A Randomized Trial of MBSR Versus Aerobic Exercise for Social Anxiety Disorder
We would like to thank Dr. Richard Heimberg for his helpful comments on this manuscript. This research was supported by NIMH Grant MH76074 and NCCAM Grant AT003644 awarded to James Gross. The authors of this manuscript do not have any direct or indirect conflicts of interest, financial or personal relationships or affiliations to disclose.
Portions of this work were presented at the November 2010 meeting of the Association for Behavioral and Cognitive Therapies, San Francisco, CA.
Please address correspondence to: Hooria Jazaieri, Stanford University, Department of Psychology, 420 Jordan Hall, Room 430, Stanford, CA 94305-2130. E-mail address: email@example.com.
Effective treatments for social anxiety disorder (SAD) exist, but additional treatment options are needed for nonresponders as well as those who are either unable or unwilling to engage in traditional treatments. Mindfulness-based stress reduction (MBSR) is one nontraditional treatment that has demonstrated efficacy in treating other mood and anxiety disorders, and preliminary data suggest its efficacy in SAD as well.
Fifty-six adults (52% female; 41% Caucasian; age mean [M] ± standard deviation [SD]: 32.8 ± 8.4) with SAD were randomized to MBSR or an active comparison condition, aerobic exercise (AE). At baseline and post-intervention, participants completed measures of clinical symptoms (Liebowitz Social Anxiety Scale, Social Interaction Anxiety Scale, Beck Depression Inventory-II, and Perceived Stress Scale) and subjective well-being (Rosenberg Self-Esteem Scale, Satisfaction with Life Scale, Self-Compassion Scale, and UCLA-8 Loneliness Scale). At 3 months post-intervention, a subset of these measures was readministered. For clinical significance analyses, 48 healthy adults (52.1% female; 56.3% Caucasian; age [M ± SD]: 33.9 ± 9.8) were recruited. MBSR and AE participants were also compared with a separate untreated group of 29 adults (44.8% female; 48.3% Caucasian; age [M ± SD]: 32.3 ± 9.4) with generalized SAD who completed assessments over a comparable time period with no intervening treatment.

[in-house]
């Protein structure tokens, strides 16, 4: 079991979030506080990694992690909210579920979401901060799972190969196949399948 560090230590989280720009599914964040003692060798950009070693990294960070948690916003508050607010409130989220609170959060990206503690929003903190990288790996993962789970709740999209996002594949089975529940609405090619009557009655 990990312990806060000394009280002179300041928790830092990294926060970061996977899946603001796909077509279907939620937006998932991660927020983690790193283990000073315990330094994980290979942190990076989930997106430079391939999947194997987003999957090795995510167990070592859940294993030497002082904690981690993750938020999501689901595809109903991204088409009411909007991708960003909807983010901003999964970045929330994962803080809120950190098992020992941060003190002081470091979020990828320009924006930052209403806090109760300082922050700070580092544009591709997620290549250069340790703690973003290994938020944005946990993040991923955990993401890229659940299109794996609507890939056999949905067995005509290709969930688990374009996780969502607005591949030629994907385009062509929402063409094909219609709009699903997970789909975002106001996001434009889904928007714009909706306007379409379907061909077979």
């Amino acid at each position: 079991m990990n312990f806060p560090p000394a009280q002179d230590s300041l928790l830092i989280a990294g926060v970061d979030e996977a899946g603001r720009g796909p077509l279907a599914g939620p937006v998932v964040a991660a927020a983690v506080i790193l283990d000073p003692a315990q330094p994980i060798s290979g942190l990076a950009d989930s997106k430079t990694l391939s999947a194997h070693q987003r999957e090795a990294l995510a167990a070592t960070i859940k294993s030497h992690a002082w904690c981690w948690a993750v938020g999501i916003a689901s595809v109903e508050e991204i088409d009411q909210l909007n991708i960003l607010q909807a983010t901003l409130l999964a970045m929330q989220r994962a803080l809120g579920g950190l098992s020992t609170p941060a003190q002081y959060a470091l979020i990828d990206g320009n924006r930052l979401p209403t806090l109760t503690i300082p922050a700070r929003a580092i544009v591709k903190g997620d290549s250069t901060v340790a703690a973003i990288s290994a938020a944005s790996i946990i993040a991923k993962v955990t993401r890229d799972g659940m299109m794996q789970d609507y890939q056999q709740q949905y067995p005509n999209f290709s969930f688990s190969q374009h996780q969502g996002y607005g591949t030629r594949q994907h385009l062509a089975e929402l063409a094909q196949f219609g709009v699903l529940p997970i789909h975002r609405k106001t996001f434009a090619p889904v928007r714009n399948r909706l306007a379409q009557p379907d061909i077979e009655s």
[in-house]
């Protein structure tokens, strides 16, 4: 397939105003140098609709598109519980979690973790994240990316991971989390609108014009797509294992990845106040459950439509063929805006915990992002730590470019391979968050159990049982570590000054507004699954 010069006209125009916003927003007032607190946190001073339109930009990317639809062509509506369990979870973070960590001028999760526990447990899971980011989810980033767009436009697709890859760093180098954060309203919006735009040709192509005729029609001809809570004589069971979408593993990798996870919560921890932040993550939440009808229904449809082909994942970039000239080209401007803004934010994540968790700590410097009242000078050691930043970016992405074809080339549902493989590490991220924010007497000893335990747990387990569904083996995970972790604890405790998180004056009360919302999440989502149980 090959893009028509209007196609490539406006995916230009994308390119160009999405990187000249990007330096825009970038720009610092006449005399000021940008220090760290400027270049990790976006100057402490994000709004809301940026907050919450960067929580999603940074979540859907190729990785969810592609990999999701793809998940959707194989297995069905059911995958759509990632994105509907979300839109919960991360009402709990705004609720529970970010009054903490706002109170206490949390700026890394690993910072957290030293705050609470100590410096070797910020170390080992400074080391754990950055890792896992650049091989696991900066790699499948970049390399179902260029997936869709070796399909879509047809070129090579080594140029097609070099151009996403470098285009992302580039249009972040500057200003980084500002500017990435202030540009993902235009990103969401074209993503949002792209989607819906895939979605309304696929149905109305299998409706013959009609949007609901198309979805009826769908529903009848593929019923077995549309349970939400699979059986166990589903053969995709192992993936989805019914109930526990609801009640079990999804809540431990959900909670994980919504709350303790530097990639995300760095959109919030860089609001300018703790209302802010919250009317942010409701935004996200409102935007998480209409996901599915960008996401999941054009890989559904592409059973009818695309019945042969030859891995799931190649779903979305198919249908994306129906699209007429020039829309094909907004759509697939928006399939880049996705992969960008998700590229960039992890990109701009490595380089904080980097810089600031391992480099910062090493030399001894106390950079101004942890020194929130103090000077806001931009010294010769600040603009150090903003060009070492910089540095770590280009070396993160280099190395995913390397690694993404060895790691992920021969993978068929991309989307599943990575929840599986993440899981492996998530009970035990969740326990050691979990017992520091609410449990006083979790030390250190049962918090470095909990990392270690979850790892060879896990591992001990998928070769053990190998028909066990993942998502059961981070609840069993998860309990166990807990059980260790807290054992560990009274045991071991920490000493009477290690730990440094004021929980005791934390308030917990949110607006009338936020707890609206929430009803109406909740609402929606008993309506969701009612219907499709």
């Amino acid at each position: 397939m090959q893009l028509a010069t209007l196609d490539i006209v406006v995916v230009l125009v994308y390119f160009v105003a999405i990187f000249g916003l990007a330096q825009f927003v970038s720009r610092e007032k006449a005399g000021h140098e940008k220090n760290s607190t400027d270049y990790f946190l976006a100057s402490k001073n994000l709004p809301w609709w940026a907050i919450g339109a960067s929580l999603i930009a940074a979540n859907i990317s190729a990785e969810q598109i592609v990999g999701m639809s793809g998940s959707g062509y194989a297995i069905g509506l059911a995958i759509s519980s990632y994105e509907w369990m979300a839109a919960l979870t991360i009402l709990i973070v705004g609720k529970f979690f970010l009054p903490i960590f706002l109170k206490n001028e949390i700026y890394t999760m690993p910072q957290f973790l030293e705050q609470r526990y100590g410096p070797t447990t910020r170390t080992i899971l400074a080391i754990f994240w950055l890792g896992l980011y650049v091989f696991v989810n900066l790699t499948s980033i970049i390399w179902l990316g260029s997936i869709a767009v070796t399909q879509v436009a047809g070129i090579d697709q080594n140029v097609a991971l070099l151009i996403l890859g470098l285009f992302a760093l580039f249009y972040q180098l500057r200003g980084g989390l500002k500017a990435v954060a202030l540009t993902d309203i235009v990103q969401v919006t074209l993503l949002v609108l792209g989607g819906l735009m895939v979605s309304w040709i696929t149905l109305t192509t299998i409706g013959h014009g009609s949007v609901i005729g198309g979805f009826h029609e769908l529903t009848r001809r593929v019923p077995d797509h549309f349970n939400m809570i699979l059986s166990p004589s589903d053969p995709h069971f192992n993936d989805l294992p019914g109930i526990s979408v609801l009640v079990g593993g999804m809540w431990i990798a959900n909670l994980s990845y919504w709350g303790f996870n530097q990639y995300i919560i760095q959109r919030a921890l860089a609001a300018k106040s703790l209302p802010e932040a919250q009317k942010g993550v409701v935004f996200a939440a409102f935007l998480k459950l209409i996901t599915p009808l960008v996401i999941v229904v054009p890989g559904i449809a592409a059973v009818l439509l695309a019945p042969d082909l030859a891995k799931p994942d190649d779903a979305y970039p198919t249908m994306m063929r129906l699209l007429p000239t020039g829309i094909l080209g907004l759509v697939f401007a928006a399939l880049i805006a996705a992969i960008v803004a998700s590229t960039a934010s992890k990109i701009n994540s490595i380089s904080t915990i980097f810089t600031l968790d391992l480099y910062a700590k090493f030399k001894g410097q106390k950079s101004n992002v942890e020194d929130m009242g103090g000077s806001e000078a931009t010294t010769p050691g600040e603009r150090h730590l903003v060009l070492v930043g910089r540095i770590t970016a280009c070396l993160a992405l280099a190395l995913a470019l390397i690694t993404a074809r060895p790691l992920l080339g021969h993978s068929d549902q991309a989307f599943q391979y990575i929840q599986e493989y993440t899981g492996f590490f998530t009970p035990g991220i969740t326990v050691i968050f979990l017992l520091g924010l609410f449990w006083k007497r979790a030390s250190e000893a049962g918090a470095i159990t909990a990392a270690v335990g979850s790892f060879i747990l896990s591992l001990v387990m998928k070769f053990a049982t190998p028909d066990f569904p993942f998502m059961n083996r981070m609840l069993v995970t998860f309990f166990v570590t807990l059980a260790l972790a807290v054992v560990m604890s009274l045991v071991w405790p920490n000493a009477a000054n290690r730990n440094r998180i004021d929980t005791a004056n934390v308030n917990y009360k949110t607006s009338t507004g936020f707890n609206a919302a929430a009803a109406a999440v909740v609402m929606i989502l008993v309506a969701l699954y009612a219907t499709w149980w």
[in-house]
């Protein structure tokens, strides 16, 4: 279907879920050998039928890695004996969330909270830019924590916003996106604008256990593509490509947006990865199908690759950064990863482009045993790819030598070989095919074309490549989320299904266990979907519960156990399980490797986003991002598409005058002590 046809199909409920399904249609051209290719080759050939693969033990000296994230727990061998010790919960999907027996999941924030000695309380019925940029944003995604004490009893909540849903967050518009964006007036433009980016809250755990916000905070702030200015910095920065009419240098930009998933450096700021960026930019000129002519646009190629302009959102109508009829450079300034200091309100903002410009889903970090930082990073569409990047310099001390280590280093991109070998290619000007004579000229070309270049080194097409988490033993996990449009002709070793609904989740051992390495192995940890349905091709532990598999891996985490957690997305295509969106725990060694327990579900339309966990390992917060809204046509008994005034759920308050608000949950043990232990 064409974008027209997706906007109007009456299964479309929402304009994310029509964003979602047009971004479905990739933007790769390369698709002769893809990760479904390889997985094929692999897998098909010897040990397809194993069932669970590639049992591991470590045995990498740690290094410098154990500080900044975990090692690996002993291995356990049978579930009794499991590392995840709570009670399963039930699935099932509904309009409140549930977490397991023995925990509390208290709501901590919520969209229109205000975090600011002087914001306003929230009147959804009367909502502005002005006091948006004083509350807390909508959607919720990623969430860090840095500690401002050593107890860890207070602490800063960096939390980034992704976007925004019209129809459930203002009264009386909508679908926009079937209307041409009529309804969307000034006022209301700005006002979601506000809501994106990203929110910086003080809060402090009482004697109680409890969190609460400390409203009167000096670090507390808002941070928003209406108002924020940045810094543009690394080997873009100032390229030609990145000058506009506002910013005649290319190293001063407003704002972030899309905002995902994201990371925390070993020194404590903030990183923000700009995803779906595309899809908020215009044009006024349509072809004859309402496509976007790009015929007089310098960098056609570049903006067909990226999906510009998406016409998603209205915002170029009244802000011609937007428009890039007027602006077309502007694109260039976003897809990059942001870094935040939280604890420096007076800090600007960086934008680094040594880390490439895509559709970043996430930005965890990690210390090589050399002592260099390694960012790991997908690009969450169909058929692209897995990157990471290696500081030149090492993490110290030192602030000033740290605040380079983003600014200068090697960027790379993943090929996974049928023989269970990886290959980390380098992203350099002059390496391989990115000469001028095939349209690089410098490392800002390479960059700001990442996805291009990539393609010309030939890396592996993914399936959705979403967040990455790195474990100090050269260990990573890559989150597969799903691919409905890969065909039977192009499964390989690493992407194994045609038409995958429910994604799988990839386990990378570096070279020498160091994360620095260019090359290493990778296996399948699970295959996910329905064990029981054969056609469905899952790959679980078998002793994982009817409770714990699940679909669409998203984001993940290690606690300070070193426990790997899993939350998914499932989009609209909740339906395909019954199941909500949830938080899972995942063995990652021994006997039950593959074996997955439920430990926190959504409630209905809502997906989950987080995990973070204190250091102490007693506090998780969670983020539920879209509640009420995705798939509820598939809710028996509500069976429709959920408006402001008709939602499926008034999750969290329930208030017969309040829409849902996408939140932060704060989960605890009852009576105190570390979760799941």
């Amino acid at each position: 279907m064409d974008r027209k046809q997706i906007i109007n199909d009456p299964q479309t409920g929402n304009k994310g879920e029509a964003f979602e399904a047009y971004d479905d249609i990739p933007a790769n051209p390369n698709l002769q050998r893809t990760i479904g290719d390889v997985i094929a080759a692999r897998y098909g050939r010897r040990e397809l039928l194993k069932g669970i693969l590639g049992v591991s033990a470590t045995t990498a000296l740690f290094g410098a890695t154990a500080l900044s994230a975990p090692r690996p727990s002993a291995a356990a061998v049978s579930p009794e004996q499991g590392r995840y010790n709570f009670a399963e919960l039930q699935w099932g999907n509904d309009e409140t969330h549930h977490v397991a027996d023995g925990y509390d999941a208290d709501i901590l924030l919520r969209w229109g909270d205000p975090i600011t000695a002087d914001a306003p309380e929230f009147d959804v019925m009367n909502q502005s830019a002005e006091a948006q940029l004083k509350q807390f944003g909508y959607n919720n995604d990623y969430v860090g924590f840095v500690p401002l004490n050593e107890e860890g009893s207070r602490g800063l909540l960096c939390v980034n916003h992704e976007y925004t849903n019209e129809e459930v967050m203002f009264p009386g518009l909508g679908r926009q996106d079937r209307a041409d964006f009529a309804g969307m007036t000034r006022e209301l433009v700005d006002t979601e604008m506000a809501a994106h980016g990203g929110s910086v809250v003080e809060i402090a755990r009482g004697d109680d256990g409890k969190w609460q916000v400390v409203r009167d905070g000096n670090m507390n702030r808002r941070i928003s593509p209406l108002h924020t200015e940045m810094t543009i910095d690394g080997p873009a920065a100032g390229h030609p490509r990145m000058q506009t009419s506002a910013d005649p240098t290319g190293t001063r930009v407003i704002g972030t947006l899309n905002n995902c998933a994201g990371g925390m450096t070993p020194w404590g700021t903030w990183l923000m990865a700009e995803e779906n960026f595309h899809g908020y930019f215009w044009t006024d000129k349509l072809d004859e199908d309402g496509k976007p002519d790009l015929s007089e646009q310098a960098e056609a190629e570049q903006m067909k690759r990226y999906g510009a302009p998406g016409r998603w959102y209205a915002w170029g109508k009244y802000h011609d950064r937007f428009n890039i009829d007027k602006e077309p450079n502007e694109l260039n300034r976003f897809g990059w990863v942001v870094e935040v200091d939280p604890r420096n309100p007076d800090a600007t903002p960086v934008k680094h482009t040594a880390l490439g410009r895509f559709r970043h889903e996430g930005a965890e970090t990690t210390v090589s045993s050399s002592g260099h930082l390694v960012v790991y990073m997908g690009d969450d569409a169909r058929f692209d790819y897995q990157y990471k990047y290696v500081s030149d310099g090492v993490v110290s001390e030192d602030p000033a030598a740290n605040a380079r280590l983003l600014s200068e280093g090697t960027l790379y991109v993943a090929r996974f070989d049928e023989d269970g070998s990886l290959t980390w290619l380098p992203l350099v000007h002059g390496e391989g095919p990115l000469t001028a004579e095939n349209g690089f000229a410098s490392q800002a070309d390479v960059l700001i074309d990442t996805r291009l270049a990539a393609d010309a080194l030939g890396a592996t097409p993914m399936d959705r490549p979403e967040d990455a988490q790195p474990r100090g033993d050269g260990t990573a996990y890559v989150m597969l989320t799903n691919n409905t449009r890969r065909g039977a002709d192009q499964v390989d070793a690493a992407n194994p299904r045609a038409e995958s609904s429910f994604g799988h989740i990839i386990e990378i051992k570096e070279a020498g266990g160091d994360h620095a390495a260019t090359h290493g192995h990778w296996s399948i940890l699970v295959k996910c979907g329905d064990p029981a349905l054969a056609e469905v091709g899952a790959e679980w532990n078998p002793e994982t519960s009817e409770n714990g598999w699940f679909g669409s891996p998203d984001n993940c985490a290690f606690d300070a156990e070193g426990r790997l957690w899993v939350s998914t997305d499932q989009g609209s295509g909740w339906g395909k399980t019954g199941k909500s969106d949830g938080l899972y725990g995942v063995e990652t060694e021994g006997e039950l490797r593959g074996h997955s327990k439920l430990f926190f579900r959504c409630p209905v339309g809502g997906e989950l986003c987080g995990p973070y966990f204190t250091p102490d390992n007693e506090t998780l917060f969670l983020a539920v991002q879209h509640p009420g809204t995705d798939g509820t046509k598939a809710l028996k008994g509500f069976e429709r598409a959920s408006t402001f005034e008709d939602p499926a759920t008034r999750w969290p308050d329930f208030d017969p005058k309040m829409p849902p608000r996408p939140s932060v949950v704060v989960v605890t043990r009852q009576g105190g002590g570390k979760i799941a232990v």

A 2 (Group) x 2 (Time) repeated measures analyses of variance (ANOVAs) on measures of clinical symptoms and well-being were conducted to examine pre-intervention to post-intervention and pre-intervention to 3-month follow-up. Both MBSR and AE were associated with reductions in social anxiety and depression and increases in subjective well-being, both immediately post-intervention and at 3 months post-intervention. When participants in the randomized controlled trial were compared with the untreated SAD group, participants in both interventions exhibited improvements on measures of clinical symptoms and well-being.
Nontraditional interventions such as MBSR and AE merit further exploration as alternative or complementary treatments for SAD. © 2012 Wiley Periodicals, Inc. J. Clin. Psychol. 68:715-731, 2012